Using XPath to Select Elements

Many CSS authors may not be familiar with XPath so they will most likely be shocked by the expressive power that XPath selectors allow. XPath is a web standard, and defines a way that nodes in an XML document (and elements in an HTML document) can be described like a unix file system, and provides a syntax (and many built-in utility functions) for selecting nodes by writing a selector that resembled a unix file system path. Unlike CSS which is top-down and never backtracks, XPath selectors all you to move up (to parent and ancestor elements), down, and sideways.

XPath was mainly used for extracting (or transforming) data held in XML documents, or as a way to access information in XML format, and seems to have peaked in usage for that purpose before the popularization of JSON. But recently browsers have gained the ability to evaluate XPath selectors using JavaScript using document.evaluate(), which has support in all modern browsers. It's now possible to use XPath selectors in the browser as a way to select elements for the purposes of styling, and while it will never perform (XPath being evaluated by JavaScript, then styles being set) as fast as native CSS, it does extend the expressive range of selectors to almost everything a CSS author could ever hope for.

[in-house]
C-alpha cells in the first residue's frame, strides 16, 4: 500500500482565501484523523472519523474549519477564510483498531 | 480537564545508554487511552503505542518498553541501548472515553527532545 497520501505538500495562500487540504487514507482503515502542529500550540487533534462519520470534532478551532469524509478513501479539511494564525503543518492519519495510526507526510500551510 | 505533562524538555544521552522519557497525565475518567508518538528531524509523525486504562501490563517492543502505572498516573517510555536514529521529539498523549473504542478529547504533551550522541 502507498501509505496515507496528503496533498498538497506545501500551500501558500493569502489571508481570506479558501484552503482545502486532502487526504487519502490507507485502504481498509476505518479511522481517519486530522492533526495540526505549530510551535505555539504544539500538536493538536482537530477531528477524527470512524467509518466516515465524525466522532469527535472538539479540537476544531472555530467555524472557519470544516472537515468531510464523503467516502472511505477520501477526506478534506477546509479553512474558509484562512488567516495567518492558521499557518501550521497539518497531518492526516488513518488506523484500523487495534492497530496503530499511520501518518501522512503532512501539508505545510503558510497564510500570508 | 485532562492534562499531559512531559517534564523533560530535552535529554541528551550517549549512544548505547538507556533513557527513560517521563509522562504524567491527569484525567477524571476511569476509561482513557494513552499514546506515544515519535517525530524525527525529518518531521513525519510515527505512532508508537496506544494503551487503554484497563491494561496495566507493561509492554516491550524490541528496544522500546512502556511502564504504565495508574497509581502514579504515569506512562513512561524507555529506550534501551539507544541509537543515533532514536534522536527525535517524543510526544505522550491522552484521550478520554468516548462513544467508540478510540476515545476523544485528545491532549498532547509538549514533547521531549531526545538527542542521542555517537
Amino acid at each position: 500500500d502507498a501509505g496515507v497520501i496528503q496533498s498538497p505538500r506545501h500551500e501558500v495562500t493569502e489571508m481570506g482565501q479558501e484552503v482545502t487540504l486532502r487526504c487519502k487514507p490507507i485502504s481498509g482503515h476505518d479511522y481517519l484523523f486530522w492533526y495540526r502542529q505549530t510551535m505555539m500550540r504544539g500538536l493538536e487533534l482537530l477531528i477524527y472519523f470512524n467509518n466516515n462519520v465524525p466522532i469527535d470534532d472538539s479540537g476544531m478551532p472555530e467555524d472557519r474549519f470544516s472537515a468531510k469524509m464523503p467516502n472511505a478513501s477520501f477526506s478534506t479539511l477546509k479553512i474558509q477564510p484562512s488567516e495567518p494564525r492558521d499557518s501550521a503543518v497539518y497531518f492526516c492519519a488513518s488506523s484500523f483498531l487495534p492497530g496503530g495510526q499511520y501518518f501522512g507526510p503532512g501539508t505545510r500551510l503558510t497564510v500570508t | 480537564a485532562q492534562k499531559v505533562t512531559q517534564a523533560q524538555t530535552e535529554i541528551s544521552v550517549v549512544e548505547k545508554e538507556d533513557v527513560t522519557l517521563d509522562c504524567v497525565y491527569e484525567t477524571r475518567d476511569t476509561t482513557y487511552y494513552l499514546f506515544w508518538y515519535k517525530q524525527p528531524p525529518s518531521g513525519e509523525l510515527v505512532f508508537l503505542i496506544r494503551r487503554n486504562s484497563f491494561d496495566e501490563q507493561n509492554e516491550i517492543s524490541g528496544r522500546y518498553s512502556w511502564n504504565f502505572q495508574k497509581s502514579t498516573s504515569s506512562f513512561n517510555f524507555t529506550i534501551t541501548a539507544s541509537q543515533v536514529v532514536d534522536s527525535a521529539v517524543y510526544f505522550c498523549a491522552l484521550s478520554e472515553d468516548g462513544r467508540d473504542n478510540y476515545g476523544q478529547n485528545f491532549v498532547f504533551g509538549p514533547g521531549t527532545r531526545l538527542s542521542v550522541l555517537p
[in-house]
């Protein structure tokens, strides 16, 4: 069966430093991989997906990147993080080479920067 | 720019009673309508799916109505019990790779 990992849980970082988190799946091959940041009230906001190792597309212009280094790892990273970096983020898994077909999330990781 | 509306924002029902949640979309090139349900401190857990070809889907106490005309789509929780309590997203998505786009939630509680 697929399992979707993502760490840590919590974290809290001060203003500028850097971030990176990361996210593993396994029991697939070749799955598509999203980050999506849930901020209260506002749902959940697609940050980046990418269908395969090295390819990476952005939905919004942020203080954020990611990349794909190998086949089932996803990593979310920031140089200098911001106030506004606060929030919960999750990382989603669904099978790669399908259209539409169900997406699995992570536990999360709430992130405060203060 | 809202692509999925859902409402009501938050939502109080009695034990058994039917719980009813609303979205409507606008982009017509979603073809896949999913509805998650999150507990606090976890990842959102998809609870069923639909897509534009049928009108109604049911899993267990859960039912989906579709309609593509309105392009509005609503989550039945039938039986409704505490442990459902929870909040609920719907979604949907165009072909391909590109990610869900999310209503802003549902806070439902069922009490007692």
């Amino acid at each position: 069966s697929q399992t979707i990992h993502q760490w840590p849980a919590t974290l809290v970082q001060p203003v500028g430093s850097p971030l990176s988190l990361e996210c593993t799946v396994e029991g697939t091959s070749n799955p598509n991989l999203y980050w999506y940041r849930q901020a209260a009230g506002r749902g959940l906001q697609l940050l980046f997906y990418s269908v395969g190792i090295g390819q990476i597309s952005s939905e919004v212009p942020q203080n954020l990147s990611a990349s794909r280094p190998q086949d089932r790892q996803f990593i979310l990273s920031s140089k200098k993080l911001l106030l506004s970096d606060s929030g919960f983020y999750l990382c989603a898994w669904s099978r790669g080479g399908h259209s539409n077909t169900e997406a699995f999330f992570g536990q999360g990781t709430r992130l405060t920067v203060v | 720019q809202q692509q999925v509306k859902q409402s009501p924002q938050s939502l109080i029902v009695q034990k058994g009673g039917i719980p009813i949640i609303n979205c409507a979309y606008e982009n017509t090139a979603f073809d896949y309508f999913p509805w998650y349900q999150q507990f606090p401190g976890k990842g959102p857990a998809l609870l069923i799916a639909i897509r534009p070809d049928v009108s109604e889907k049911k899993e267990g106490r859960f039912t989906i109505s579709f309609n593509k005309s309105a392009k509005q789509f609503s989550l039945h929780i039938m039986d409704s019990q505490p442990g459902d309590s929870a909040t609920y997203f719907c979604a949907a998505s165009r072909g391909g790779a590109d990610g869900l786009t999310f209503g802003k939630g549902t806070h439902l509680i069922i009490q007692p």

Parts Required

Using document.evaluate to evaluate an XPath selector and returning the result as an array that can be iterated:

var test = '//*'
var element = new Array()

var result = document.evaluate(

for (var i=0; i < result.snapshotLength; i++) {



/* `element` is an array containing all matched nodes in document */

Plugins Capable

Further Reading